On of the most evident sources of irony in Lolita is coincidence. What Humbert Humbert sees as “those dazzling coincidences” (31) are obviously not coincidences–the text (or, if you prefer, Nabokov) knows that, and we know that. In other words, Humbert tells us he sees coincidence and we know that the text is saying, between the lines, “don’t trust this guy.” In other words, Humbert Humbert is an unreliable narrator, because his interpretation of things is evidently different from the interpretation that the text itself asks us to make. This even though Humbert is the one narrating the text. We have to read between the lines, and the issue of coincidence is one of the easiest places to see where Humbert’s account is not the same account as the novel’s itself.
What do these coincidences mean? Well, it’s hard to say exactly, but this is a perfect chance for me to air one of my mantras of literary analysis: Pattern is meaning. What that meaning is remains to be determined, or not. But pattern means. Those in the sciences may find this easier to swallow than others, perhaps.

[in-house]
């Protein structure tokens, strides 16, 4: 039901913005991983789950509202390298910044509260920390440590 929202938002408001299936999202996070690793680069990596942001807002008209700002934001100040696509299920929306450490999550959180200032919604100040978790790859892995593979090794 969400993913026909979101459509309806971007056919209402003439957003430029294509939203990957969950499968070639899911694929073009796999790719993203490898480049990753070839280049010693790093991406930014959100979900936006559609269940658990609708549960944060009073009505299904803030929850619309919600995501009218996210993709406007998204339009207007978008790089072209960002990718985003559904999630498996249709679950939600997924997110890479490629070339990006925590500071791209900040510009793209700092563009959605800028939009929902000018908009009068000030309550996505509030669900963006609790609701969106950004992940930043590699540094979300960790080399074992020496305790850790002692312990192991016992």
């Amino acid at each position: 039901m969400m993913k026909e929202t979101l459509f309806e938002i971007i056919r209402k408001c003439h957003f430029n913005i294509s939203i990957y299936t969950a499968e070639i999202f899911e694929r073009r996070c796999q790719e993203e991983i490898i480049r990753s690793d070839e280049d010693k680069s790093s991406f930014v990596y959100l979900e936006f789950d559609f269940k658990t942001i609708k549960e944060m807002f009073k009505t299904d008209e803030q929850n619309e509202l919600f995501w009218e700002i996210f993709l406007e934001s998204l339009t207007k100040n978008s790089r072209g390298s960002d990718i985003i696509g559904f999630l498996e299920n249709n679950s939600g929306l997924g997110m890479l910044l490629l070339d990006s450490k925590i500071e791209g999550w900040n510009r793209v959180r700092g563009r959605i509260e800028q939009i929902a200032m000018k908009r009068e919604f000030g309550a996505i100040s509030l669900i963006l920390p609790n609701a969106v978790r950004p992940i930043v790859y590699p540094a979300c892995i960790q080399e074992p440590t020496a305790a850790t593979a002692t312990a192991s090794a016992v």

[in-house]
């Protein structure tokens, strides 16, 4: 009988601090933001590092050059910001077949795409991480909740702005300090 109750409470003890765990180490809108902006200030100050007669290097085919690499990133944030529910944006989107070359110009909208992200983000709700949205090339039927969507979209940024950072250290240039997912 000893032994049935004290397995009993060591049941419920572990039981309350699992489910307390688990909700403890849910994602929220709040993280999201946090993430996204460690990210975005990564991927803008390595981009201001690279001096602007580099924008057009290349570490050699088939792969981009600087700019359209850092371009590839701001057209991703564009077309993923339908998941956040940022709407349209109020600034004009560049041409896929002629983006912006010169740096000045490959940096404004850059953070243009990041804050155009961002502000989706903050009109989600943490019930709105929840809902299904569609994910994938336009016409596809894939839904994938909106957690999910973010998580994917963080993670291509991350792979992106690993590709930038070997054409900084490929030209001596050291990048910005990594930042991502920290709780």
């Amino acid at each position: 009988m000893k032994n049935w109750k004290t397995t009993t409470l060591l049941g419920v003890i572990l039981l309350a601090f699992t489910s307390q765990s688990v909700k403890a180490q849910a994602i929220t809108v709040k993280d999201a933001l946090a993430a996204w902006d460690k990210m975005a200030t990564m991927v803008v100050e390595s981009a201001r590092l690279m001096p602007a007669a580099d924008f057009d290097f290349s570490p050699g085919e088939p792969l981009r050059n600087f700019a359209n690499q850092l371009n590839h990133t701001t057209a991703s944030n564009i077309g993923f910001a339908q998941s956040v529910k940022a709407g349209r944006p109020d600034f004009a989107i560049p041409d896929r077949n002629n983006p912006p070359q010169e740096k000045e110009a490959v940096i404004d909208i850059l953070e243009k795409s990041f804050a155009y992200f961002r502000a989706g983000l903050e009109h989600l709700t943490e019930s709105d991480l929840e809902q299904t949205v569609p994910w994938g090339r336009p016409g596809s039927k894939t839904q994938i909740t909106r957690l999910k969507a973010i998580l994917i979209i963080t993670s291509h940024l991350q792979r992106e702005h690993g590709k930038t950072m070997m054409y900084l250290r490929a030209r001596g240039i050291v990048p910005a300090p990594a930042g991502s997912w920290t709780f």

Pattern is everywhere in Lolita. You only need to look at the first paragraph to see a remarkably patterned prose:
(Source: Vladimir Nabokov. The Annotated Lolita. Ed. Alfred Appel. New York: Vintage, 1991. 9.)
What does this textile-like pattern of sounds mean? Well, I don’t know if it has a meaning in the sense of a solution hidden behind appearances. But it means. No doubt someone could analyze the pattern and find ways in which it fits a larger reading of the novel. Who knows? Let me know if you do.